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Warren Sapp is wrong about Richardson, and here is some research Dan Leberfeld

Warren Sapp was critical of Sheldon Richardson in the New York Daily News today.

Some people compared Richardson’s game to Sapp, and he’s offended by that.

“So if you’re highly skilled, you should be able to rush the passer, right? … Was he defensive player of the year in college? Was he an All-American? You’re comparing him to a first-ballot Hall of Famer?”

“What does he do well?” Sapp asked about Richardson.

Stuffing the run, he was told.

“Yeah. A run stuffer in a pass-first league,” Sapp mocked.

Sapp covers the entire league, so he doesn’t have a lot of time to look at film of all 32 teams.

So here is some help.

You see, while Richardson didn’t have a ton of sacks (3.5), he had a lot of QB pressures, which are really important as well. Here is some information that somebody needs to forward to Sapp . . .

On the Cleveland Browns’ second series, Richardson hit quarterback Jason Campbell as he threw and this led to an incompletion on the left side of the end zone.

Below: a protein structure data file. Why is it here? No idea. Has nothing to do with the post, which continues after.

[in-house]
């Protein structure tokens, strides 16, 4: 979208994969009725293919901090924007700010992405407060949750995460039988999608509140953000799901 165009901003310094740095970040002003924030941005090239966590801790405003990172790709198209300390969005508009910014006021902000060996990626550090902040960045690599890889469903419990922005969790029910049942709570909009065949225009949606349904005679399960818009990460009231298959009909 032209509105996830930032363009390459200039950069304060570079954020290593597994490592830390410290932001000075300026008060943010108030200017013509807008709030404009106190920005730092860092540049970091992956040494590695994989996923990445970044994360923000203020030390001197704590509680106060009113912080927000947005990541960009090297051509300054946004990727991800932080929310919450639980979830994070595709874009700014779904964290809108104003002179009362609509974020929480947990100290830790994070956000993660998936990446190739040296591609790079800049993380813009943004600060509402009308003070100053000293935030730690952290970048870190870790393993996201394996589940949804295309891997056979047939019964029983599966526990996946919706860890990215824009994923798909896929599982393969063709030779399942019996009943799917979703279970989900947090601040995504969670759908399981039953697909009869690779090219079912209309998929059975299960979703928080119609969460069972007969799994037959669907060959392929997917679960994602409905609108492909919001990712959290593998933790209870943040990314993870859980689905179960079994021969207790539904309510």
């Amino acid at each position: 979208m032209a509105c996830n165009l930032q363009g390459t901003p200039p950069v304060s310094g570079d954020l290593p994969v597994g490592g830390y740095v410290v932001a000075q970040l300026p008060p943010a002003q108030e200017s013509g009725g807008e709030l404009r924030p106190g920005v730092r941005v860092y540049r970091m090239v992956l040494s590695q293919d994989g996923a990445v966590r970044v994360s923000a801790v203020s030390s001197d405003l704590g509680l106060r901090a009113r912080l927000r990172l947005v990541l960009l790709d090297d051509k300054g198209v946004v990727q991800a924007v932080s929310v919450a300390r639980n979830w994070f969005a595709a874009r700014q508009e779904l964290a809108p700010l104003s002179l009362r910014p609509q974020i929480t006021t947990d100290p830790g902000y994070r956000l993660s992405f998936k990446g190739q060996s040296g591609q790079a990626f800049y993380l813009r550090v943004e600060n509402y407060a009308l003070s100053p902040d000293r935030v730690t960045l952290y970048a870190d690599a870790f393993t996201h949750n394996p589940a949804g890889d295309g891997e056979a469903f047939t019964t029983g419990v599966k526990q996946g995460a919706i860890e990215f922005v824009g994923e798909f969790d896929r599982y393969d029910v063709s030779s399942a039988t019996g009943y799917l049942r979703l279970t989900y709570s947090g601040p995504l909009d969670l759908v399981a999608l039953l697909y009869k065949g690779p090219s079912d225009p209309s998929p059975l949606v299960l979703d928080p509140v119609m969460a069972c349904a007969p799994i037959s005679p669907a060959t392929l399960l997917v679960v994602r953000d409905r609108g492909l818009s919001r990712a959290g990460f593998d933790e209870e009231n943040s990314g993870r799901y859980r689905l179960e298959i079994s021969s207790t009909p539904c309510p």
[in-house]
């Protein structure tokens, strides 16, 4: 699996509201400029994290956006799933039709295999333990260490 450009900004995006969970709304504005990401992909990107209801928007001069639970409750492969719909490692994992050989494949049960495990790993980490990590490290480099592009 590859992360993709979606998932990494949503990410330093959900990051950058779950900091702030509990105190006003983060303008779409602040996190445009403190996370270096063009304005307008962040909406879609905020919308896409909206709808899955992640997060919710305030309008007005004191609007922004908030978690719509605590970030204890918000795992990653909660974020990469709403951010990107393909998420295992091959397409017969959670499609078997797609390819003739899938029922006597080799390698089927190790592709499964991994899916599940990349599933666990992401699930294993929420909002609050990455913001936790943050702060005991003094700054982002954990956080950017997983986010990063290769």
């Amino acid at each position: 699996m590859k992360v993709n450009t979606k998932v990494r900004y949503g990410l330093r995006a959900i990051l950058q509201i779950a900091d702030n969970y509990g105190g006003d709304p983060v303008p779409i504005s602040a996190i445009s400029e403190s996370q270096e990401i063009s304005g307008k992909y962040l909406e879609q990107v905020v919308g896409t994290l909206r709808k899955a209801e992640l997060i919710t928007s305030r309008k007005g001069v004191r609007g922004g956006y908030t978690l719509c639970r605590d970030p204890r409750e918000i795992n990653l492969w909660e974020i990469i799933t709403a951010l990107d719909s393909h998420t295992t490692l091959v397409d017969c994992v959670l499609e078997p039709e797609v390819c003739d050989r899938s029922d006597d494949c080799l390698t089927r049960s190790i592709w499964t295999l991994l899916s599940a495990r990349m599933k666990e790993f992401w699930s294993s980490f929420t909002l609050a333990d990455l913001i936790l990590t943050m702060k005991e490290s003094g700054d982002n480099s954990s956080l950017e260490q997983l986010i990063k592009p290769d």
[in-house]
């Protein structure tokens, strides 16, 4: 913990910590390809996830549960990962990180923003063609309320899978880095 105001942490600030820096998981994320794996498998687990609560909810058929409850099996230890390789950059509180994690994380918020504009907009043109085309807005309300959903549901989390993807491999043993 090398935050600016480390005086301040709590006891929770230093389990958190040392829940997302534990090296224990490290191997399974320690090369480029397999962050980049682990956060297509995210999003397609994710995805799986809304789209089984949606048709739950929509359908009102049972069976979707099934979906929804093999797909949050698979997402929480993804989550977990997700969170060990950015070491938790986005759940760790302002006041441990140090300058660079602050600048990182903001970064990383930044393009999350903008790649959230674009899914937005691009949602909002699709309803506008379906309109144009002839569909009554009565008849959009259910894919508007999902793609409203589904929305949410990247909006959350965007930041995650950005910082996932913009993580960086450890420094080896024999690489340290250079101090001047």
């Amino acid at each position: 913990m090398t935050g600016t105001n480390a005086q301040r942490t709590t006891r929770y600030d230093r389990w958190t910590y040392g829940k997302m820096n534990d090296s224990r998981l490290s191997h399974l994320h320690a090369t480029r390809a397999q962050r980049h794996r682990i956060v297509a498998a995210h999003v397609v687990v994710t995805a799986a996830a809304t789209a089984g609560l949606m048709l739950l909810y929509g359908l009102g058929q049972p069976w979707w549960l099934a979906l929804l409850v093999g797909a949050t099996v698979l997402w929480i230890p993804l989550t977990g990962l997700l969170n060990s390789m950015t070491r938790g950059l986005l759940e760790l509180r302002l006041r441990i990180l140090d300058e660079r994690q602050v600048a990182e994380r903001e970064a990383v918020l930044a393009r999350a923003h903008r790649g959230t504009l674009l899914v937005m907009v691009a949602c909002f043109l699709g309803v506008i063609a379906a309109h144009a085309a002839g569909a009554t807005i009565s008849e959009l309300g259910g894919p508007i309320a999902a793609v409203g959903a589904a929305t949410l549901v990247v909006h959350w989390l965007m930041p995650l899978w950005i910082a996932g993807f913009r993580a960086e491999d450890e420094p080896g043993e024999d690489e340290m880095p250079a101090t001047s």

Early in the second quarter of that same game, Richardson shed Pro Bowl center Alex Mack, and hit Campbell as he threw incomplete to running back Edwin Baker over short middle.

On the New Orleans Saints’ final possession of the game, Richardson beat center Brian De Le Puente with a spin move, and forced quarterback Drew Brees to throw an errant pass over the middle to Lance Moore.

Also on the Saints’ final possession, Richardson beat guard Ben Grubbs with a spin move, and it forced Brees into an errant throw to the left side.

In first Jets-New England game, Richardson beat center Turk Wendell, and he and Calvin Pace pressured Tom Brady who fumbled (the Patriots recovered).

Those are five QB pressures right there, and there were more.

And let’s not forget that he also drew a few holding calls because he was too quick for many linemen.

Against Pittsburgh, Richardson drew a hold on right tackle Marcus Gilbert on the Steelers’ first possession.

Against New Orleans, Sheldon Richardson was too quick for Jahri Evans into a gap, and this forced the guard into a holding call.

Sapp is dead wrong. Richardson isn’t just a terrific run stuffer, but also a good pass rusher.

“Facts are stubborn,” John Adams said.